2021 Turkish Grand Prix Blog
Congratulations to Valterri Bottas. He has become somewhat F1’s forgotten man as the title challenge swings between Max and Lewis. But on Sunday he put in a flawless display to claim his 10th Grand Prix victory. Very well done.
During the build up to the race, the Turkish GP had the hallmarks of being a classic. It was a grey and drizzly day at Istanbul Park. The track was wet at the start, but with the potential for drying conditions, the teams could have to make some serious strategy calls.
We’ve had our fair share of rain affected races this season and maybe the drivers are getting used to it. There wasn’t the usual chaos at the start of this Grand Prix. Pierre Gasly tagged Fernando Alonso at the first corner and sent him spinning to the back of the pack, but aside from that it was a clean getaway. More surprising still, all 20 cars finished the race.
The problem was though this race never really got going. All drivers were on intermediate tyres, which were adapt for the conditions but also seemed to last forever. Charles Leclerc may disagree with us here as he tried, and failed, to hold the lead using a set of old inters before losing out to Valtteri Bottas and being forced to pit on lap 47. That incident aside though, the track was never dry enough for slicks. So Bottas and Verstappen got their tactics right in opting for a one-stop strategy and switching to fresh inters with around 20 laps to go.
Sebastian Vettel can be commended for his bold decision to try a set of slick tyres, but it was a disastrous call. The Aston Martin looked more like Bambi on Ice than an F1 racing car for its solitary lap on this compound. In truth, Vettel did well to get the car back to his garage, such was the lack of control. The German also accepted responsibility, saying about the call: “In the end I made the decision, I wanted to try to go for it.”
Another driver bemoaning his team’s strategy after the race was Lewis Hamilton. The Briton started P11 on the grid following Mercedes decision to take a fourth engine of the season, due to reliability concerns. Lewis drove a solid race, not rushing overtakes but slowly and surely gaining places through the field. With 15 laps to go, Hamilton was in P4 and must have sensed the chance of a podium finish when he overruled team instructions to pit.
The difference of opinion between team and driver here was obvious. Mercedes wanted to pit and guarantee the points they would get from a fifth-place finish, maybe even higher. Doing this meant no risk of the tyres falling off completely, or exploding, which could have resulted in a DNF. Hamilton wanted to stay out and go for glory. He thought his tyres would hold out and, with the track drying all the time, there was a chance that everyone would have to stop for dry tyres anyway.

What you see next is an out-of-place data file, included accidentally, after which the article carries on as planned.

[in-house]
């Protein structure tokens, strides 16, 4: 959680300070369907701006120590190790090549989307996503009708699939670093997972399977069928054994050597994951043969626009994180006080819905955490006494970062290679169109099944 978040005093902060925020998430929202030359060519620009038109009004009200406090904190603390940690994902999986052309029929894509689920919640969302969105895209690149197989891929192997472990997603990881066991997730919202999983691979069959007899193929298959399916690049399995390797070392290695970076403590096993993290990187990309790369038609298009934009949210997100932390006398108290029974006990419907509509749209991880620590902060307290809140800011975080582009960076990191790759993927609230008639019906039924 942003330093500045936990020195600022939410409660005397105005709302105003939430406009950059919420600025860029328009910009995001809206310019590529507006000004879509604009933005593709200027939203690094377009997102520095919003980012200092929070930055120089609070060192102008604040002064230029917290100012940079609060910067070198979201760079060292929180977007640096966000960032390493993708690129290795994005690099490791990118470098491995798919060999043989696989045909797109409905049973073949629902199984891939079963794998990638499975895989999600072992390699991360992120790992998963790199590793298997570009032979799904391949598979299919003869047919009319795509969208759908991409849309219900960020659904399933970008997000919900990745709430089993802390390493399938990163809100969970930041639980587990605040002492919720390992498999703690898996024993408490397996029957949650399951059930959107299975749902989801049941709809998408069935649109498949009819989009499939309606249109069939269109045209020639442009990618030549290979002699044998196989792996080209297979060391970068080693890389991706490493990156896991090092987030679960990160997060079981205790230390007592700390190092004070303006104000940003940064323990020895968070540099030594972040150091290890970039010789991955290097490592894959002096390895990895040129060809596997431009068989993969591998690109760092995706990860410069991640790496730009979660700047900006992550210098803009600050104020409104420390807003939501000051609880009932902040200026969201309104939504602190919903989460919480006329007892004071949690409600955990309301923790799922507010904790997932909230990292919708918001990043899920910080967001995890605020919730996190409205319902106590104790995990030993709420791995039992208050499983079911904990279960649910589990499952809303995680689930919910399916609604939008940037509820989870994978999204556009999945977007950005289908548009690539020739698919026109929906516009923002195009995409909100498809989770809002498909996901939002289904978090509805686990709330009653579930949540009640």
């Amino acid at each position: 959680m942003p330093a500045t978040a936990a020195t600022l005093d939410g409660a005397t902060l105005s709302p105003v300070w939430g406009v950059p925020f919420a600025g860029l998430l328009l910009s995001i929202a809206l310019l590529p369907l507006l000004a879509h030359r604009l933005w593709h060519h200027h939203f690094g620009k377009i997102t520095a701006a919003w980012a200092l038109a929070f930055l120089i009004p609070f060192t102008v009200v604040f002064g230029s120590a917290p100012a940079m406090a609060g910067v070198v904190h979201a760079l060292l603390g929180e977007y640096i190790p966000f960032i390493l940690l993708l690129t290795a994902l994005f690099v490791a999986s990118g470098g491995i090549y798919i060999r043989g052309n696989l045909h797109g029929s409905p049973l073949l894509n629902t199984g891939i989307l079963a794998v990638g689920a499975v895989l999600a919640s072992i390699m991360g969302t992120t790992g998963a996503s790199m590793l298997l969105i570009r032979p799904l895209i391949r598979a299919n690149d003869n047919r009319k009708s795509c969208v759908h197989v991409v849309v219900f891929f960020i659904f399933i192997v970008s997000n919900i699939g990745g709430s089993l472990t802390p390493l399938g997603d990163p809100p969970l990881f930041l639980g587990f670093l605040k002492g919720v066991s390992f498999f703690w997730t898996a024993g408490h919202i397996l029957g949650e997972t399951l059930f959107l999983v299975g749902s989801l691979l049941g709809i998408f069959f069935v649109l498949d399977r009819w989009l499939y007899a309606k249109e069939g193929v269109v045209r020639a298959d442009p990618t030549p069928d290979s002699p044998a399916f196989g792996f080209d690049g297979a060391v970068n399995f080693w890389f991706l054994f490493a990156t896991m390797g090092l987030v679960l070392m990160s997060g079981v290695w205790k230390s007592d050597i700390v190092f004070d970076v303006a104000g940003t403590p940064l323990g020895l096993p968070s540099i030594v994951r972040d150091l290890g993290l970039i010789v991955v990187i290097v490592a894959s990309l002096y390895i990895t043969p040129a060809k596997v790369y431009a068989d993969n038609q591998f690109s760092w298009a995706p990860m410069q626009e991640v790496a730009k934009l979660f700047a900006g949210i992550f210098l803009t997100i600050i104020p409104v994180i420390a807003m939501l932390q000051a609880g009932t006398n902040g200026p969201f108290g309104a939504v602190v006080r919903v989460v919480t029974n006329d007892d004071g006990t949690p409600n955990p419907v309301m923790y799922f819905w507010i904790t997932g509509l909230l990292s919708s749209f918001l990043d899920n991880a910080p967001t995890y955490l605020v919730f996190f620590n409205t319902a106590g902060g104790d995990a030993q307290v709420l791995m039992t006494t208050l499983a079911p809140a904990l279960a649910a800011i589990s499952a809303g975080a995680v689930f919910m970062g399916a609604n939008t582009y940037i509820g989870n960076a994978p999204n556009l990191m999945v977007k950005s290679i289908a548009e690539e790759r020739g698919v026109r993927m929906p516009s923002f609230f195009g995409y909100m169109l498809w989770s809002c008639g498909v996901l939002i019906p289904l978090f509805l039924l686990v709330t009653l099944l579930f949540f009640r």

This argument went on an on but eventually Hamilton conceded and pitted from third place on Lap 50. He re-joined the race down in P5 and quickly closed in on Charles Leclerc (P4) before dropping back again. Lewis was clearly annoyed and didn’t mince his words over the radio, saying: “We shouldn’t have come in… Massive graining man. I told you.”
Much as we love exciting racing and dramatic finishes, we think Mercedes made the right call. The last driver to complete a Grand Prix without changing tyres was Miko Salo racing for Tyrrell back at Monaco in 1997. Mercedes would have known this and concluded that it was an unacceptable risk to take. Chief engineer Andrew Shovlin summed things up well, saying: “The decisions were sensible and, in a championship battle, there is a point where you have to stop taking risks and cut your losses and, although these decisions are difficult, you have to be strong and you have to take them.”
So where does this leave things in the Drivers’ Standings? Red Bull had a good afternoon with a double podium finish. Max Verstappen was P2, which means he now has a 6-point lead over Lewis Hamilton in the title fight. Christian Horner was pleased with the result but emphasised how close things are in his post-race interview, saying: “The next race in Austin has been a Hamilton strong hold so we are going to have to be at the very top of our game, it’s great to be in this fight and the whole team is really enjoying it.”
We are enjoying it too and will be there at COTA in two weeks’ time to see exactly how that battle pans out. This will be our first visit to Texas for a couple of years now and we’re very much looking forward to it!
Hospitality options at all six remaining 2021 F1 races are limited now, with many being sold out. We do still have some great packages available though, especially for the F1 season finale in Abu Dhabi. If you’d like to be there to see a race weekend live, please call us on +44 (0)207 107 1640 or email us at firstname.lastname@example.org